How to drive in icy and snowy conditions

Every driver should know how to stay safe on icy roads. Even if you live in a warm climate where it rarely snows, you never know when you might have to deal with a patch of road ice on a family vacation, on a work trip, or while bugging out. Severe weather can be scary and dangerous for travelers. Winter storms, severe weather and muddy road conditions are a factor in nearly half a million traffic accidents and more than 2,000 deaths each winter, according to research by the AAA Foundation for Traffic Safety. Drivers should know the safety rules for dealing with winter road emergencies.
1. Whether you need to drive out the door. Icy roads can be very dangerous, so we suggest you question whether the journey is worth the financial and emotional cost of a potential accident.
2. Drive slowly. Always adjust your speed down to account for lower traction when driving on snow or ice.
3. Accelerate and decelerate slowly. Apply the gas slowly to regain traction and avoid skids. Dont try to get moving in a hurry and take time to slow down for a stoplight. Remember: It takes longer to slow down on icy roads.
4. Deal with the Skid. When your car starts to veer off the direction you want to go, sooner or later you'll hit a slippery spot and you'll get a nauseating feeling in your stomach. The brakes, even the big ones, are manageable, and you can have the car in full control in short bursts. First of all, don't panic and don't brake hard! Instead, do the following:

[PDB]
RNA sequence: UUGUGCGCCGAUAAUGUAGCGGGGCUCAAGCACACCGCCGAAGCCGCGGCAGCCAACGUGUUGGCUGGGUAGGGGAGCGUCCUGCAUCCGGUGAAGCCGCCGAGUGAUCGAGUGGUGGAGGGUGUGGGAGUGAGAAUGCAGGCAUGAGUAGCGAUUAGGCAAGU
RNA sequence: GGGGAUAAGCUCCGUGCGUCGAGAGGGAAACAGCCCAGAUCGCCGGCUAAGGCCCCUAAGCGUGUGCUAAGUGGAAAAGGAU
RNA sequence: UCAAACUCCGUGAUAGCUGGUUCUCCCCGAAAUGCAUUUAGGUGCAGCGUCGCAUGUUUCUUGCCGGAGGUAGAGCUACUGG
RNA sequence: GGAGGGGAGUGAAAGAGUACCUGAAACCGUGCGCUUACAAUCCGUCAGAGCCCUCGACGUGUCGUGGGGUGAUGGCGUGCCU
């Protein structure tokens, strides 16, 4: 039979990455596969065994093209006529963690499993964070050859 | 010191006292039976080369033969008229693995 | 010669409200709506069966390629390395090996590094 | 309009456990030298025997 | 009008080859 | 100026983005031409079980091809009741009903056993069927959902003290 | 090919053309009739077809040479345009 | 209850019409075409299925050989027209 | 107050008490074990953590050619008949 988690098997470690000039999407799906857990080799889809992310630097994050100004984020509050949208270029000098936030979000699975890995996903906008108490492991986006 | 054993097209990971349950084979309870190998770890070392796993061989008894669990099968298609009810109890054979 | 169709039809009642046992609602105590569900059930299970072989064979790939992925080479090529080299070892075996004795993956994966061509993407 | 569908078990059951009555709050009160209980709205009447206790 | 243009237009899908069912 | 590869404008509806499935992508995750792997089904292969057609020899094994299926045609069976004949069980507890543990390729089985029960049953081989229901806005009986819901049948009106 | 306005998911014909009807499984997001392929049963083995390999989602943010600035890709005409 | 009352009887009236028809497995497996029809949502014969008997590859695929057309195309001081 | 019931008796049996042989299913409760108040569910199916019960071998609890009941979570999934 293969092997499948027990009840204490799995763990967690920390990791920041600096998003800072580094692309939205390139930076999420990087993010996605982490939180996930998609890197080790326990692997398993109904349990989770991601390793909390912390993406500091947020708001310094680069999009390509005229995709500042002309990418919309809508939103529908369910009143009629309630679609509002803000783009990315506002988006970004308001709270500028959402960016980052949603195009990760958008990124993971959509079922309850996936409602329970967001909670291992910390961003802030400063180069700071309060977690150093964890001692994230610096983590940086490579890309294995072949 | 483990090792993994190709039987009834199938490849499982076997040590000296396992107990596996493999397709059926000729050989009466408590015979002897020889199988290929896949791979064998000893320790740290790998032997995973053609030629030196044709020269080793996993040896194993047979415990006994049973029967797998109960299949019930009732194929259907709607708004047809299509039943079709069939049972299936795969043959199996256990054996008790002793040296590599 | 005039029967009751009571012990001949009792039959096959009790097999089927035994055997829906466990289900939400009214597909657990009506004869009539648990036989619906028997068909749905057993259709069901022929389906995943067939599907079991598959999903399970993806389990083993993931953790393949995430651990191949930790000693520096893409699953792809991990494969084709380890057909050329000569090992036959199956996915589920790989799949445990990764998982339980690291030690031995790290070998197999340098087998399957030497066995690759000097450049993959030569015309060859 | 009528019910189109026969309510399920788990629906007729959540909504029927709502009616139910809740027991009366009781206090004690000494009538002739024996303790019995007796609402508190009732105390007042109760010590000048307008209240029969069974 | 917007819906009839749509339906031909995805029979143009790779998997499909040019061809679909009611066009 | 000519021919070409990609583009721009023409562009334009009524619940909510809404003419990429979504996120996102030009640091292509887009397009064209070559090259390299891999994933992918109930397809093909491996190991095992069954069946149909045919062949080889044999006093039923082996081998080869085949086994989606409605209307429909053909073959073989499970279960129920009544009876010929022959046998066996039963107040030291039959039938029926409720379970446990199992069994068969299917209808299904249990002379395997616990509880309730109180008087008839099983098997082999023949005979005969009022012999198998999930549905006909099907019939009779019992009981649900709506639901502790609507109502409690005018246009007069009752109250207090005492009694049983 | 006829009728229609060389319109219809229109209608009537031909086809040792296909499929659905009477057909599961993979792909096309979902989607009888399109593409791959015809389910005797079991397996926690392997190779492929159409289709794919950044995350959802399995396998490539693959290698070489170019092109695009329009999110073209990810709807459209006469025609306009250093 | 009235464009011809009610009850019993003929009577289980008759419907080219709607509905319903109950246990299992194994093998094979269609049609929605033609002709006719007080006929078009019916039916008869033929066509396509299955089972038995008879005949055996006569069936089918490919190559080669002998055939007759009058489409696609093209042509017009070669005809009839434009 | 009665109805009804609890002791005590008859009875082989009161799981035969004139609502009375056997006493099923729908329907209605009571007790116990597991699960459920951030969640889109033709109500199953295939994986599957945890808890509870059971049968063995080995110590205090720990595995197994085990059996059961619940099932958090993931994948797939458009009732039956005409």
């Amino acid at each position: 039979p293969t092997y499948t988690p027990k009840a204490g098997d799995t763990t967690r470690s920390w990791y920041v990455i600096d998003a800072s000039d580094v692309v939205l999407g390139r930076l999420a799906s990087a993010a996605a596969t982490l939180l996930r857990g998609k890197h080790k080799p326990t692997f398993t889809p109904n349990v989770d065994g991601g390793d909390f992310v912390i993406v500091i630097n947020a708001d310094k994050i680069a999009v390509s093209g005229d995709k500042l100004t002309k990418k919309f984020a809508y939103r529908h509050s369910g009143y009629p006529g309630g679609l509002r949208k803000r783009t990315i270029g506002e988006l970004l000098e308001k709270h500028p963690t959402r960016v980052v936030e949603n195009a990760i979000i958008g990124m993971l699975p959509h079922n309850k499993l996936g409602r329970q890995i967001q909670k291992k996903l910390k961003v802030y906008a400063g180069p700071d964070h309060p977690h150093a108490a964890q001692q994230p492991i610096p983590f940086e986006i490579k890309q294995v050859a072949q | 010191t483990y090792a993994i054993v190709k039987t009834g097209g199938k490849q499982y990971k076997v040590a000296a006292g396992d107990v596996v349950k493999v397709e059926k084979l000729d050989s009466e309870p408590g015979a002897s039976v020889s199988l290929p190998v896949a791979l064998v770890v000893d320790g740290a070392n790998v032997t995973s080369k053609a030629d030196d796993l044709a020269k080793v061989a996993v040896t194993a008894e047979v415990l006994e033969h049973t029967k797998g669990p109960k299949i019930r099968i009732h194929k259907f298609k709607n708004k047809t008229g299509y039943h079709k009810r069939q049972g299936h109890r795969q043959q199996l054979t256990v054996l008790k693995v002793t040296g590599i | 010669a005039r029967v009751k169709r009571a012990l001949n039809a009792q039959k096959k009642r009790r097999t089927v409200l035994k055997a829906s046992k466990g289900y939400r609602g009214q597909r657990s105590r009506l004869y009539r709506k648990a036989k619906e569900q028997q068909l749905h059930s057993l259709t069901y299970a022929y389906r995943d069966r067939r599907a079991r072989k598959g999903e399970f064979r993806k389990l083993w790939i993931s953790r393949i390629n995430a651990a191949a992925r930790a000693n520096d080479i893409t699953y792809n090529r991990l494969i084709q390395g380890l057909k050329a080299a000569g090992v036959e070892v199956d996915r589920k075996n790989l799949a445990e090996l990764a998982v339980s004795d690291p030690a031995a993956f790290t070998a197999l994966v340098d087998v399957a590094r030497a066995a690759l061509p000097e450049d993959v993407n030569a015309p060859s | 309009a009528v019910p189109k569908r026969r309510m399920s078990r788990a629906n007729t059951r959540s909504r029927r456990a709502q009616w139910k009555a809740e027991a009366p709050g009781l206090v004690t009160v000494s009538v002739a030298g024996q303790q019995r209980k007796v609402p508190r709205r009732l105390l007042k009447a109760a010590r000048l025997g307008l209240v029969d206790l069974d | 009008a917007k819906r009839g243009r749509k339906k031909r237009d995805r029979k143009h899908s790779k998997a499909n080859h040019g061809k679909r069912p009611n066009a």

For a front-wheel skidwhere the front tires lose grip and the car turns in a wider arc than you expectease off the gas. In a beat or two, the front tires should regain traction. Then aim where you want to go as your traction returns.
When the rear wheels slip (the rear wheels lose traction and you feel yourself starting to slip), quickly turn the steering wheel in the same direction as the rear wheels are slipping. If, for example, the rear wheels swing to the left, turn the steering wheel to the left. Slow down the accelerator and don't hit the brakes. When the rear wheels regain traction, turn to the original direction.
No matter what kind of slip you experience, make sure your wheels are pointing in the direction you want to go. If you think you can recover without hitting anything, you can use the brakes lightly.
5. Drive downhill in slick conditions. If you have anti-lock braking system (ABS), start as slow as possible at the top of the hill and keep your vehicle in normal drive gear. Press the brake pedal lightly and steadily to maintain the correct speed. This allows your braking system to maintain traction. If you don't have an anti-lock brake system, start slow and keep slowing down by slamming on the brakes lightly.
6. Never use cruise control in icy conditions. It can cause your wheels to spin at different speeds and may make you lose steering control.
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